ECEn 631 Course Syllabus

Robotic Vision

Offered in Winter Semesters

Instructor

Name:

Dr. D. J. Lee

Office:

CB 453

Phone:

(801) 422-5923

Email: djlee@byu.edu

Course Overview

            Human vision is natural and seems to be able to process visual information effortlessly. Human vision is able to detect, localize, and recognize specific objects. Human vision is able to perceive and understand surrounding 3-D world and use the 3-D information to accomplish many complicated tasks. However, computer mimicry of human vision is difficult and often impossible.   The main properties of 3-D world are geometric and dynamic. The objectives of 3-D computer vision are to compute these properties from one or multiple digital images and to use them to mimic human vision. Basic image processing and feature detection techniques, camera models, geometry, and calibration, and geometrical models of single, two, and multiple view systems are three components of 3-D computer vision and they will be studied in this course.

The primary purpose of this course is not to give an exhaustive review of image processing techniques, but to cover methods commonly found in 3-D vision such as dealing with image noise, feature extraction, 3-D object representation and image matching.   A few mathematical concepts that are crucial to understanding of solutions and algorithms will be reviewed to the level of detail necessary to understand the material covered in this course.   Computer vision, like other engineering disciplines, has to ground itself in mathematics to study or solve its problems.    For each problem analyzed in this course, a theoretical treatment of the problem and the mathematical model will be shown and algorithms to the solutions of the problem will be derived.    The practical applicability of the 2-D and 3-D vision algorithms will also be discussed as case studies.

Prerequisites

This course requires extensive software programming work. Students lack of skill or background in any of the following areas should not take this course.
    – C++ and Java programming experience
    – Familiar with Visual Stuido and Android Studio programming enviroments
    – Math and signal processing (ECEn 380)
    – Computer Systems (ECEn 424)
    – Real-Time Operating Systems (ECEn 425)
    – Embedded Systems (ECEn 427)

Course Objectives

Six main objectives of this course are
    – Learn machine vision system design and applications
    – Understand camera geometry and calibration
    – Learn feature detection and tracking
    – Extract 3-D information from single, two, and multiple views
    – Estimate camera and object motion
    – Learn to use OpenCV to implement real-time vision algorithms

References

Machine Vision, 3rd Edition
E.R. Davies

Elsevier, 2005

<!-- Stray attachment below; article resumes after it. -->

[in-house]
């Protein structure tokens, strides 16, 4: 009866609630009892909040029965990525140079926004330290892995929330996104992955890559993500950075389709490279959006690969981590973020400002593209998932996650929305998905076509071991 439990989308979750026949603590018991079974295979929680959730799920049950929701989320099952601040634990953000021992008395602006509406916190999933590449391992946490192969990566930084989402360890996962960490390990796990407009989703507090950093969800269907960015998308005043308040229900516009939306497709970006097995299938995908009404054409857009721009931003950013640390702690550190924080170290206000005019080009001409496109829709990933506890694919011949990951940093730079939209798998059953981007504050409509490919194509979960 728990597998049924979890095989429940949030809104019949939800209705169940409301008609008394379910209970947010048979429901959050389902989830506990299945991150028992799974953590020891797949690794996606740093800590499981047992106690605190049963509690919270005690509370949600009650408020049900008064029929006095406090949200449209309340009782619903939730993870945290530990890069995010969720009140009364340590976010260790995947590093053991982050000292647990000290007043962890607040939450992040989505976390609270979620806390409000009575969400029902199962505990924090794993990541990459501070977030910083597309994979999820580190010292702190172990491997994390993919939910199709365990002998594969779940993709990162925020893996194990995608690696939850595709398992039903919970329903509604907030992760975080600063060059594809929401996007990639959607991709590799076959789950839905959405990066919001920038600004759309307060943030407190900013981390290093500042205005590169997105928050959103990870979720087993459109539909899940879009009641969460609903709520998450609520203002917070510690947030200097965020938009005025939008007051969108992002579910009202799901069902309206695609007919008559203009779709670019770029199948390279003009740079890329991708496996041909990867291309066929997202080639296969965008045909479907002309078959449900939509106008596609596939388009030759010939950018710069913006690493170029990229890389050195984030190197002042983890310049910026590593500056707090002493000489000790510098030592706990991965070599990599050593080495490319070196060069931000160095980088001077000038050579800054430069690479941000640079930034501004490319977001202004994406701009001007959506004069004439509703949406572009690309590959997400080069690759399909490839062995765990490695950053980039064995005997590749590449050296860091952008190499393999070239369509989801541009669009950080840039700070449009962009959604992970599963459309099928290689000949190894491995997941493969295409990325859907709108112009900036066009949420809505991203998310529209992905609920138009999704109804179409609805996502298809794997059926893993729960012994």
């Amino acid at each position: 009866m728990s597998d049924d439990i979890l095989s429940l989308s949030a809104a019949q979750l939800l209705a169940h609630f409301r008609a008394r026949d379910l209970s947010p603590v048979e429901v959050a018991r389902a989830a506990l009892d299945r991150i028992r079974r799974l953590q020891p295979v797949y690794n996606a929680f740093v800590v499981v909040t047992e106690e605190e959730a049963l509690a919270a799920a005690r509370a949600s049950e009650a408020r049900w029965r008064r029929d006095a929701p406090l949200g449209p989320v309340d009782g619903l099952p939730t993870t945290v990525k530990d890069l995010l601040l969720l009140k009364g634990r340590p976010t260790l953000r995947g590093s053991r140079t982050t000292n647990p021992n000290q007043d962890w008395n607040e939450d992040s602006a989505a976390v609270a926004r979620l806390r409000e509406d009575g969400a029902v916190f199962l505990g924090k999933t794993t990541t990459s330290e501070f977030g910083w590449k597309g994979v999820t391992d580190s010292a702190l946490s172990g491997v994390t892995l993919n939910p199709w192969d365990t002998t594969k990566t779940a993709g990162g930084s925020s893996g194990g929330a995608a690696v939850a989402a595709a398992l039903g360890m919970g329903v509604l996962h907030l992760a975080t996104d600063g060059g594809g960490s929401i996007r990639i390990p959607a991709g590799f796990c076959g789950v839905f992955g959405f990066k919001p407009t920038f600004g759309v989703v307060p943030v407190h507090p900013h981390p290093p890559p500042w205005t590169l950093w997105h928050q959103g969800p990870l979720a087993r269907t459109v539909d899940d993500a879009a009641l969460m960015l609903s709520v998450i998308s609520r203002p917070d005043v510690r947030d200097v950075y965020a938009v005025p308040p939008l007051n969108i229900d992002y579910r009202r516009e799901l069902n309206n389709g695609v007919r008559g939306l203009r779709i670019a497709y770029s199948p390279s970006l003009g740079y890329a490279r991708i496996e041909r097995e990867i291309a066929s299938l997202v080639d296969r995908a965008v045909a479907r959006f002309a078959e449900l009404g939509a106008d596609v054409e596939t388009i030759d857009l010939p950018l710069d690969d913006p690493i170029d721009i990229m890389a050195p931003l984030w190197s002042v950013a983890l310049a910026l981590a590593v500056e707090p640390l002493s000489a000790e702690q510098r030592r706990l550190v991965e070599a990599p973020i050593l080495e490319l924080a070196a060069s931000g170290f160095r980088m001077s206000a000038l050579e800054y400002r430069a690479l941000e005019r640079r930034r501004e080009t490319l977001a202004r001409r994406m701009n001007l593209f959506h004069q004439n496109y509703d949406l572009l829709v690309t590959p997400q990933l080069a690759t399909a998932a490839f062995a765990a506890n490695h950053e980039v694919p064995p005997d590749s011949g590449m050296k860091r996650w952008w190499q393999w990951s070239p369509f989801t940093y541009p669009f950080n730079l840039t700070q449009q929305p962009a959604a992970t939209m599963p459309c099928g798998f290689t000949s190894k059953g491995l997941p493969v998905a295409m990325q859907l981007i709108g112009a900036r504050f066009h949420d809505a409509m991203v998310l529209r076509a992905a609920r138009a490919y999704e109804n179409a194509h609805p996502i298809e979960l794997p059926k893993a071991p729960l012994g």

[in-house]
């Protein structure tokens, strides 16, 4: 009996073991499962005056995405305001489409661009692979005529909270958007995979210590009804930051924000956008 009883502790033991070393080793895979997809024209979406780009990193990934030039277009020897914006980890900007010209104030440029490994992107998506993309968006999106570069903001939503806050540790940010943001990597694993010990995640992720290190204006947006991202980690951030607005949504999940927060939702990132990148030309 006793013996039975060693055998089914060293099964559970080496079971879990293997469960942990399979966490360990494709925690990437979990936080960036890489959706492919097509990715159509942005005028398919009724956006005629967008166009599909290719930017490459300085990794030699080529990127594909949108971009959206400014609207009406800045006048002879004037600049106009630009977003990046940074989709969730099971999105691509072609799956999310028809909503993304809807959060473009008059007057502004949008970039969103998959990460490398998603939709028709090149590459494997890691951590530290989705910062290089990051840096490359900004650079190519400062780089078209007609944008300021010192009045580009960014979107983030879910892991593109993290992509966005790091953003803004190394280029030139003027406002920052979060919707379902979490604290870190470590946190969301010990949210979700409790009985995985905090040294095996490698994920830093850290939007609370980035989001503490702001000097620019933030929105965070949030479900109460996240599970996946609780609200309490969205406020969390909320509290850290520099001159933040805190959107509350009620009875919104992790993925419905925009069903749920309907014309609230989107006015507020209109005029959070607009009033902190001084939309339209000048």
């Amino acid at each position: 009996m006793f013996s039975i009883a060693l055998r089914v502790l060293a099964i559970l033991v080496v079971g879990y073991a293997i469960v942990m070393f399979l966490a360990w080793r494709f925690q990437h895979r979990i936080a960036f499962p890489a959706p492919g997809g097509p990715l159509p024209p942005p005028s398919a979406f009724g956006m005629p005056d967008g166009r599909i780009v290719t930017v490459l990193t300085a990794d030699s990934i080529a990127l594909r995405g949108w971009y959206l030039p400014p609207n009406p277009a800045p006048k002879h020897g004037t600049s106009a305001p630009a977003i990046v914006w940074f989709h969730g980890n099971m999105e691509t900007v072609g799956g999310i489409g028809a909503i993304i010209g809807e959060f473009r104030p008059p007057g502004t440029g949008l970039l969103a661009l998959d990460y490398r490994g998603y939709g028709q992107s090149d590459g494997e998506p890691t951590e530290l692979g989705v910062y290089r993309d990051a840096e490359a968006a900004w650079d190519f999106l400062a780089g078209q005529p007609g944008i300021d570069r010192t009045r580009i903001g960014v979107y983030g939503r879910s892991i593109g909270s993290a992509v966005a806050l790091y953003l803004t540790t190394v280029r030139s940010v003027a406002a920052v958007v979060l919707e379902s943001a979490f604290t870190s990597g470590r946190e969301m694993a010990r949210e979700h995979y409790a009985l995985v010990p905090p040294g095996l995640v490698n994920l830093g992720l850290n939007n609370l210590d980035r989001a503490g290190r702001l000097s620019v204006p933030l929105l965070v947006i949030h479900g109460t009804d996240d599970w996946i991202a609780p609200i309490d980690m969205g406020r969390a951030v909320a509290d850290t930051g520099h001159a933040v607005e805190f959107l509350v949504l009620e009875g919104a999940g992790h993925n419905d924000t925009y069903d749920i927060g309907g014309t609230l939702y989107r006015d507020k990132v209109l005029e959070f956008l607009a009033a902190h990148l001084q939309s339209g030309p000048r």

Introductory Techniques for 3-D Computer Vision
Emanuele Trucco & Alessandro Verri

Prentice Hall, 1998


An Invitation to 3-D Vision - From Images to Geometric Models
Yi Ma, Stefano Soatto, Jana Kosecka, & Shankar Sastry

Springer-Verlag, 2004


Multiple View Geometry in Computer Vision
Richard Hartley & Andrew Zisserman

Cambridge University Press, 2003


An Introduction to 3D Computer Vision Techniques and Algorithms
Boguslaw Cyganek & J. Paul Siebert

Wiley, 2009


3D Computer Vision: Efficient Methods and Applications
Christian Whler

Springer-Verlag, 2009


Grading

          >= 93: A     >= 90: A-     >= 85: B+     >= 80: B     >= 75: B-    >= 70 : C    >= 60 : D    <60 : E
 

Equal Opportunity Statements

Preventing Sexual Harassment

Title IX of the Education Amendments of 1972 prohibits sex discrimination against any participant in an educational program or activity that receives federal funds.  The act is intended to eliminate sex discrimination in education.  Title IX covers discrimination in programs, admissions, activities, and student-to-student sexual harassment.  BYU's policy against sexual harassment extends not only to employees of the university but to students as well.  If you encounter unlawful sexual harassment or gender based discrimination, please talk to your professor; contact the Equal Employment Office at 378-5895 or 367-5689 (24 hours); or contact the Honor Code Office at 378-2847.

Student With Disabilities

Brigham Young University is committed to providing a working and learning atmosphere which reasonably accommodates qualified persons with disabilities.  If you have any disability which may impair your ability to complete this course successfully, please contact the Services for Students with Disabilities Office at 378-2767.  Reasonable academic accommodations are reviewed for all students who have qualified documented disabilities.  Services are coordinated with the student with the instructor by the SSD Office.  If you need assistance or if you feel you have been unlawfully discriminated against on the basis of disability, you may seek resolution through established grievance policy and procedures.  You should contact the Equal Employment Office at 378-5895, D-282 ASB.


Last modified: October 10, 2015.

Copyright © 1994-2015. Brigham Young University. All Rights Reserved. XHTML CSS 508